Canadians elected an unprecedented number of evangelicals to Parliament last November, including Day, leader of the neoconservative Canadian Alliance party. Day, a veteran of provincial politics but a newcomer to Ottawa, quickly lost control of his caucus.
By May, several longtime members of Parliament, including some staunch Christians, began asking Day to step down, saying they could not work with him as a leader. Although they would not discuss specifics, they said Day was unable to move the party forward.
A dozen Alliance mps left or were suspended from the 66-member caucus and senior office staff resigned while other members tried to patch the party together.
On July 17, with the backing of his remaining caucus, Day announced that he would step down and call for a leadership review. But he didn't say when. Two days later, dissidents said they would sit in Parliament as a separate group. The dissidents are led by deposed House leader Chuck Strahl and Deborah Grey—the longest-serving member of the Alliance and its predecessor, the Reform Party.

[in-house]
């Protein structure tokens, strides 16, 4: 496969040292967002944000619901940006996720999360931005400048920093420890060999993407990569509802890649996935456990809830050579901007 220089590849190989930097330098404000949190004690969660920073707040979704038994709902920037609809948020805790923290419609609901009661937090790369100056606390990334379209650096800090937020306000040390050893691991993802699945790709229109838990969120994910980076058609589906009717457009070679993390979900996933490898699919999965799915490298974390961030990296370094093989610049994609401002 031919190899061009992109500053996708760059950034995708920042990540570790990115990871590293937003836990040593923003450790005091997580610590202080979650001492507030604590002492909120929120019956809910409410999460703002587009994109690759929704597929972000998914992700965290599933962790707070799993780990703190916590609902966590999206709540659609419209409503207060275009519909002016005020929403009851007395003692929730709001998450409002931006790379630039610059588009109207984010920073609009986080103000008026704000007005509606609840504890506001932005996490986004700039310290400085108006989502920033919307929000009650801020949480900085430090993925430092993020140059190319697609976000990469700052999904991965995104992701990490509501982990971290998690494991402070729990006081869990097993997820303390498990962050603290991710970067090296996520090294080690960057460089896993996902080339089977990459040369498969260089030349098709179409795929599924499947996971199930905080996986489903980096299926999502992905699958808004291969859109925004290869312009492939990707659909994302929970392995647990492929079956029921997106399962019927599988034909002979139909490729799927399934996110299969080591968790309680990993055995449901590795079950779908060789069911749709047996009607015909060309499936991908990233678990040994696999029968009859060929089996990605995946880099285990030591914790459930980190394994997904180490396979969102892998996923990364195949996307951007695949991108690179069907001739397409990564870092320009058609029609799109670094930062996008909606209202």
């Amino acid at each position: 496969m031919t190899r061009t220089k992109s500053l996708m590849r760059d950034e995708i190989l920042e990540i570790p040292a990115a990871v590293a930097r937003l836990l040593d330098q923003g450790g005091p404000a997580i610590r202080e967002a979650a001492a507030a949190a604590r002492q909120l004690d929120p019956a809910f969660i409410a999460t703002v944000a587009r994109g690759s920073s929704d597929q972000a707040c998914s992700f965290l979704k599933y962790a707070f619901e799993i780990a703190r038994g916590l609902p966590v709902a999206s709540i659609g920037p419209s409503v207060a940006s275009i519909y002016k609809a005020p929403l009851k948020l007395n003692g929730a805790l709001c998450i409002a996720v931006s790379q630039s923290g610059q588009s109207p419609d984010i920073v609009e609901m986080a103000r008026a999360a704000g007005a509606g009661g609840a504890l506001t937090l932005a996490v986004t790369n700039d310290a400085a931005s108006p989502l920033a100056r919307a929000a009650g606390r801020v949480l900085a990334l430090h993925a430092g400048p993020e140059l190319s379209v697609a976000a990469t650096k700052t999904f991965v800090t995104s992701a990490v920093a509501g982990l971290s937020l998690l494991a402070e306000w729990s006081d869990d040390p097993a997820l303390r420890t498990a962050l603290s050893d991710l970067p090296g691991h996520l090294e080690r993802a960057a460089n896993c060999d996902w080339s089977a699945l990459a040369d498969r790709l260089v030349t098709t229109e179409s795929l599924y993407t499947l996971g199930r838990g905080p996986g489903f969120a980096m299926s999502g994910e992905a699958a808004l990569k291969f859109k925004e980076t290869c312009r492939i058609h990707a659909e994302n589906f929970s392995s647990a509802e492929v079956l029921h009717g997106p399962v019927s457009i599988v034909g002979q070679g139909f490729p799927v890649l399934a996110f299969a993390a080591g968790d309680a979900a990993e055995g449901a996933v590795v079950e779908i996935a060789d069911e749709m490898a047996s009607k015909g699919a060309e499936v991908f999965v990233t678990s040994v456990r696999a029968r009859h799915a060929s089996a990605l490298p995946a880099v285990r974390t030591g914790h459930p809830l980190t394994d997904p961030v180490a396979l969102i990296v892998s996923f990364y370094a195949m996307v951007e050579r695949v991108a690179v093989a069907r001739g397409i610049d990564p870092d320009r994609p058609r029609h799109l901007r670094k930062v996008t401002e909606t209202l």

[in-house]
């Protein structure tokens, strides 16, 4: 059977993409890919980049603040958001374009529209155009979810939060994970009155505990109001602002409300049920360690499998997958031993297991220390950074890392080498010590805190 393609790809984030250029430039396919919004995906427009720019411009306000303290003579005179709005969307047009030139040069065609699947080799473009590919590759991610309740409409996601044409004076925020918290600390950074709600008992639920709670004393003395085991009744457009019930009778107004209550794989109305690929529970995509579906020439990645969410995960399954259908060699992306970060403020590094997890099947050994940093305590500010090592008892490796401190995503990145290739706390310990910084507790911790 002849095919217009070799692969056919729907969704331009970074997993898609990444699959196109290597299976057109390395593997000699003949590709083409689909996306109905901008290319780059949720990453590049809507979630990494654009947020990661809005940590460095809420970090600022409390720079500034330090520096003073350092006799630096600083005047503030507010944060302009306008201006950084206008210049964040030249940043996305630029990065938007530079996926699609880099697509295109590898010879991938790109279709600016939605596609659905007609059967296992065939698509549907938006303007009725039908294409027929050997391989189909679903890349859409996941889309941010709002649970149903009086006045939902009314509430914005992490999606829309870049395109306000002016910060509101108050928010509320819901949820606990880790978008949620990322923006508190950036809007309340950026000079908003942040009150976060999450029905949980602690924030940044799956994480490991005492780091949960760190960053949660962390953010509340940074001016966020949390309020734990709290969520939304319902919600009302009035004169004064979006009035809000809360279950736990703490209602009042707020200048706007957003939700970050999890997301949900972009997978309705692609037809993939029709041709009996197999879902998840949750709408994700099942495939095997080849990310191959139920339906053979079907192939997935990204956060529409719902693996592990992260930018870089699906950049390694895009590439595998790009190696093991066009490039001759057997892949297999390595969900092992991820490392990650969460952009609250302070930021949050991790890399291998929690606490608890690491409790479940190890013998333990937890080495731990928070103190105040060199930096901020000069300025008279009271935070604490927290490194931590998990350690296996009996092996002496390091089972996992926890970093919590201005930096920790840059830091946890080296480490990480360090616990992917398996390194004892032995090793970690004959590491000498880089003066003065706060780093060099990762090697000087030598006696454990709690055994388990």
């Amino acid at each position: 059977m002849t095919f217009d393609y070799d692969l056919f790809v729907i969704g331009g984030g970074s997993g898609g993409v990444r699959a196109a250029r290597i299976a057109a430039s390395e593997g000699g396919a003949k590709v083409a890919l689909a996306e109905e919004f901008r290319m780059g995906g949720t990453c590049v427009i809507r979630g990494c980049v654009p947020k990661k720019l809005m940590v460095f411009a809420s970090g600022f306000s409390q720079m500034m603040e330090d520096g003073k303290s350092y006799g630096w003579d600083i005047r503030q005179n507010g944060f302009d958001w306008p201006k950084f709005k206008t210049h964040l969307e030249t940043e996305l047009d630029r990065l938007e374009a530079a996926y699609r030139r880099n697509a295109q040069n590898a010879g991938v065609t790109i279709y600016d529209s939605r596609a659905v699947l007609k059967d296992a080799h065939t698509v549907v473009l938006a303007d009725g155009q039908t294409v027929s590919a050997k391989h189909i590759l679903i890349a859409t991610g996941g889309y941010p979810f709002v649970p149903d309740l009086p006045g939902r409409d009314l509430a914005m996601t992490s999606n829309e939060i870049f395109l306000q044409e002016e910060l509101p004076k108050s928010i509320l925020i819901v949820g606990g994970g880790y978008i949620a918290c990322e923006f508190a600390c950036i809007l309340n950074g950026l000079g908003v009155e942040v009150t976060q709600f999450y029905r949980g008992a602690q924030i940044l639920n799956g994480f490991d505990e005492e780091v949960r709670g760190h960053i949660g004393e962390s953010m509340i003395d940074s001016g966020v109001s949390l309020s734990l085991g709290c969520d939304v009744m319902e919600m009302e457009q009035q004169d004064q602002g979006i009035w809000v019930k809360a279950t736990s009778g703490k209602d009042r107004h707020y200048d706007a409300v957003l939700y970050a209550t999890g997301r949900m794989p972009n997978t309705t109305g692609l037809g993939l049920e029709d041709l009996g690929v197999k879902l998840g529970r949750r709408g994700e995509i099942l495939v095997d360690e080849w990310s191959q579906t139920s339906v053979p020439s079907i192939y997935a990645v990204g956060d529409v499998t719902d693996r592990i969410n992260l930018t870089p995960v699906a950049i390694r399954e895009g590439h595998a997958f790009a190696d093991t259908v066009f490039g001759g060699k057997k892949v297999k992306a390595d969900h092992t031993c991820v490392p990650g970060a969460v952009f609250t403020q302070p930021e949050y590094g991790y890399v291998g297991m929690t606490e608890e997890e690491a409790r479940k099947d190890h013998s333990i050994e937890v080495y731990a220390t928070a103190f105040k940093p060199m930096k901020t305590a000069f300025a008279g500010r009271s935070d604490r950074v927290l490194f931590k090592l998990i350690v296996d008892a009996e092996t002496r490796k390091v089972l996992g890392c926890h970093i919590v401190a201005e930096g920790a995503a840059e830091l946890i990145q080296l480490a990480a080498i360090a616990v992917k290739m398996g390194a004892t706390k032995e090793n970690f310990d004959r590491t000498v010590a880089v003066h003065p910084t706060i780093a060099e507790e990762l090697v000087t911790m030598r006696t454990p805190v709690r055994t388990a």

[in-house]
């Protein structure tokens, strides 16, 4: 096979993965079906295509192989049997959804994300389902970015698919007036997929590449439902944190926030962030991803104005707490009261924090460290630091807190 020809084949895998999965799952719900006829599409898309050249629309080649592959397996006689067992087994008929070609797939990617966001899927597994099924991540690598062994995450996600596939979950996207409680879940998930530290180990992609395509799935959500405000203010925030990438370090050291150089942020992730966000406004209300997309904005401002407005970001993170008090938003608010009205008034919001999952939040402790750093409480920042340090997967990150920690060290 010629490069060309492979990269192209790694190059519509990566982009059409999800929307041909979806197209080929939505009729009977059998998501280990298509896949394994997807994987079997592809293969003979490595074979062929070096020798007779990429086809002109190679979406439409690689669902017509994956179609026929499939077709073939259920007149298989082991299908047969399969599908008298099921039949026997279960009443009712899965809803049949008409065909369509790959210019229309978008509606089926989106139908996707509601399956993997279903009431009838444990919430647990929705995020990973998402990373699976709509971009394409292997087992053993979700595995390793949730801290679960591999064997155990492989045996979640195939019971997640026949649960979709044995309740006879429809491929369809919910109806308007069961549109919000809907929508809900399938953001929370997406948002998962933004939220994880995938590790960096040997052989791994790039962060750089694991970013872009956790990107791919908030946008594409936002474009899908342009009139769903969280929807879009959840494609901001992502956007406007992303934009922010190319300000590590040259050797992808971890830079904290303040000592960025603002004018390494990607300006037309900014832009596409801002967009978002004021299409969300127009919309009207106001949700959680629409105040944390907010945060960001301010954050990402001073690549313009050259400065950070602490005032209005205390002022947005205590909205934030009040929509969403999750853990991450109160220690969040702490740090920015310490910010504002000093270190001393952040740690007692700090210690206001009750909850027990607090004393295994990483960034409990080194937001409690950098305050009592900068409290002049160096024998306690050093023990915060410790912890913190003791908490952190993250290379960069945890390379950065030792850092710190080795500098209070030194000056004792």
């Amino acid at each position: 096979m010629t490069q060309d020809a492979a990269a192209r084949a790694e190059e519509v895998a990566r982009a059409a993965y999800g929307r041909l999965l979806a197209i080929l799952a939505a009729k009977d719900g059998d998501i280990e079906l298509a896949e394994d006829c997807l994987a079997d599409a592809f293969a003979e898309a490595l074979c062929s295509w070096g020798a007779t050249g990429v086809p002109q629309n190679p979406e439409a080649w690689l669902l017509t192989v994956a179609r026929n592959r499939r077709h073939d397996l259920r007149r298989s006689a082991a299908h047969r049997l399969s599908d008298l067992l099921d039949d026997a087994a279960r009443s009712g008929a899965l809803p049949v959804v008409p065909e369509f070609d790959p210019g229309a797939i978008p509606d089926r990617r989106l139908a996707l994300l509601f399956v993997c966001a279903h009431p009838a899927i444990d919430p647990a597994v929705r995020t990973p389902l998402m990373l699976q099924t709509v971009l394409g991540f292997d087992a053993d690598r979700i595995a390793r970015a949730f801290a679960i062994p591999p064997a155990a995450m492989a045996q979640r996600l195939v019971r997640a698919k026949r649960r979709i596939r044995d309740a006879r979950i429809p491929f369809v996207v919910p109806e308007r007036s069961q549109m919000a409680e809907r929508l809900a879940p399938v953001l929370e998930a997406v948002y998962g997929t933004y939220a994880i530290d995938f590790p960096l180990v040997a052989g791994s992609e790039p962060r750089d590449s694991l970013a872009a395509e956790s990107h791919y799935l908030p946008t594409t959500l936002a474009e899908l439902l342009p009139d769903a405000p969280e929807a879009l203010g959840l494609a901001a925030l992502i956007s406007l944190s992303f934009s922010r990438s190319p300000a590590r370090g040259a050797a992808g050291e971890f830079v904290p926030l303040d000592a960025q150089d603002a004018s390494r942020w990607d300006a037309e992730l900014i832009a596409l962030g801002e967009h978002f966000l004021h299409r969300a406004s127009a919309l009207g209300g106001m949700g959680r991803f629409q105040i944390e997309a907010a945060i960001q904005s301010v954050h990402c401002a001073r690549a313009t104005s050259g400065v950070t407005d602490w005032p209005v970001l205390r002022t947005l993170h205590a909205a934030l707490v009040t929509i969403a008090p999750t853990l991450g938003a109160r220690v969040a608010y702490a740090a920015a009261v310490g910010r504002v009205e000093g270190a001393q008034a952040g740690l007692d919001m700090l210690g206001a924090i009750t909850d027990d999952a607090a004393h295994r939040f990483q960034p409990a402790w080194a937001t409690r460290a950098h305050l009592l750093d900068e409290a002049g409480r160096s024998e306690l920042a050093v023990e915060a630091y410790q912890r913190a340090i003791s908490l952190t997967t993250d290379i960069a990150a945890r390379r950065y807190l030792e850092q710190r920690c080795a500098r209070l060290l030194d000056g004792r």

Despite the stress, Day never speaks ill of those who have opposed him, says supporter Maurice Vellacott, an mp and a former pastor from Saskatoon.
While observers see the fracture as a leadership issue rather than as a religious clash, they agree that the infighting damages the already beleaguered reputation of Christianity in Canada. While the Canadian Alliance is not a Christian party, it has attracted more Christians as supporters and elected members than any other Canadian political party ...1
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